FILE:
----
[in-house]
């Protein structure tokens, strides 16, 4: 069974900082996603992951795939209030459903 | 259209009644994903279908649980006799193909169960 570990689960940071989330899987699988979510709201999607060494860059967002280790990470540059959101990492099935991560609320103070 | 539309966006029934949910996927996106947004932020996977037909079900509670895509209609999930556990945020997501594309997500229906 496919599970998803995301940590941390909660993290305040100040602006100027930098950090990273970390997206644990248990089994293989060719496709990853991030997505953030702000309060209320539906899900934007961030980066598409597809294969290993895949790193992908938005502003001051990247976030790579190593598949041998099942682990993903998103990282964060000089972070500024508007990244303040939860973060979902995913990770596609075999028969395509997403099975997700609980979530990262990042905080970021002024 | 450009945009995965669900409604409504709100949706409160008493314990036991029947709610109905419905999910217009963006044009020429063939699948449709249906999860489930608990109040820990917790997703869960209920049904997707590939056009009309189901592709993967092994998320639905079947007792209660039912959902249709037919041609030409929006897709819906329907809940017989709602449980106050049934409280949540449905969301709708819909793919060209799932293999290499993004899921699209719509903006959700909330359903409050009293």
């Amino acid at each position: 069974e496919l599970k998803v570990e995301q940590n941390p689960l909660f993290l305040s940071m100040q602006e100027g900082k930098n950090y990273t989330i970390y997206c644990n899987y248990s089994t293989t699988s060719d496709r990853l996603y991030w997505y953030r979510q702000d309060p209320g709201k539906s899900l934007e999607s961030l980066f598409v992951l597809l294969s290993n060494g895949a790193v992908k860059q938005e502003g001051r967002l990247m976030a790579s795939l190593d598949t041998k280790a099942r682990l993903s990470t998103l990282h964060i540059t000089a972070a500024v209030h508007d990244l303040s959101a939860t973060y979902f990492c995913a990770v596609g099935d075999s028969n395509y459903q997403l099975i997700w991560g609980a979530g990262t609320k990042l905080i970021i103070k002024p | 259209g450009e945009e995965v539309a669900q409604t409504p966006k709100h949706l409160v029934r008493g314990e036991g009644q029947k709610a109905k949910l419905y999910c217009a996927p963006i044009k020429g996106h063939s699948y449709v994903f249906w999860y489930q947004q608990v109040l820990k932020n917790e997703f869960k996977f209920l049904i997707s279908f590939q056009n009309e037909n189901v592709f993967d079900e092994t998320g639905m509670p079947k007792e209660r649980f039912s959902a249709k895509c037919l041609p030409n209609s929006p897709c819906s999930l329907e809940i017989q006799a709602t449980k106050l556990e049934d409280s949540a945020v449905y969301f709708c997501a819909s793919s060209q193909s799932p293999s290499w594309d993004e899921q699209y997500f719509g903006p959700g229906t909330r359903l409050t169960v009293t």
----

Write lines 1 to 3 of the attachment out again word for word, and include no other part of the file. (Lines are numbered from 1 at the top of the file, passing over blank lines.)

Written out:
[in-house]
């Protein structure tokens, strides 16, 4: 069974900082996603992951795939209030459903 | 259209009644994903279908649980006799193909169960 570990689960940071989330899987699988979510709201999607060494860059967002280790990470540059959101990492099935991560609320103070 | 539309966006029934949910996927996106947004932020996977037909079900509670895509209609999930556990945020997501594309997500229906 496919599970998803995301940590941390909660993290305040100040602006100027930098950090990273970390997206644990248990089994293989060719496709990853991030997505953030702000309060209320539906899900934007961030980066598409597809294969290993895949790193992908938005502003001051990247976030790579190593598949041998099942682990993903998103990282964060000089972070500024508007990244303040939860973060979902995913990770596609075999028969395509997403099975997700609980979530990262990042905080970021002024 | 450009945009995965669900409604409504709100949706409160008493314990036991029947709610109905419905999910217009963006044009020429063939699948449709249906999860489930608990109040820990917790997703869960209920049904997707590939056009009309189901592709993967092994998320639905079947007792209660039912959902249709037919041609030409929006897709819906329907809940017989709602449980106050049934409280949540449905969301709708819909793919060209799932293999290499993004899921699209719509903006959700909330359903409050009293």
């Amino acid at each position: 069974e496919l599970k998803v570990e995301q940590n941390p689960l909660f993290l305040s940071m100040q602006e100027g900082k930098n950090y990273t989330i970390y997206c644990n899987y248990s089994t293989t699988s060719d496709r990853l996603y991030w997505y953030r979510q702000d309060p209320g709201k539906s899900l934007e999607s961030l980066f598409v992951l597809l294969s290993n060494g895949a790193v992908k860059q938005e502003g001051r967002l990247m976030a790579s795939l190593d598949t041998k280790a099942r682990l993903s990470t998103l990282h964060i540059t000089a972070a500024v209030h508007d990244l303040s959101a939860t973060y979902f990492c995913a990770v596609g099935d075999s028969n395509y459903q997403l099975i997700w991560g609980a979530g990262t609320k990042l905080i970021i103070k002024p | 259209g450009e945009e995965v539309a669900q409604t409504p966006k709100h949706l409160v029934r008493g314990e036991g009644q029947k709610a109905k949910l419905y999910c217009a996927p963006i044009k020429g996106h063939s699948y449709v994903f249906w999860y489930q947004q608990v109040l820990k932020n917790e997703f869960k996977f209920l049904i997707s279908f590939q056009n009309e037909n189901v592709f993967d079900e092994t998320g639905m509670p079947k007792e209660r649980f039912s959902a249709k895509c037919l041609p030409n209609s929006p897709c819906s999930l329907e809940i017989q006799a709602t449980k106050l556990e049934d409280s949540a945020v449905y969301f709708c997501a819909s793919s060209q193909s799932p293999s290499w594309d993004e899921q699209y997500f719509g903006p959700g229906t909330r359903l409050t169960v009293t």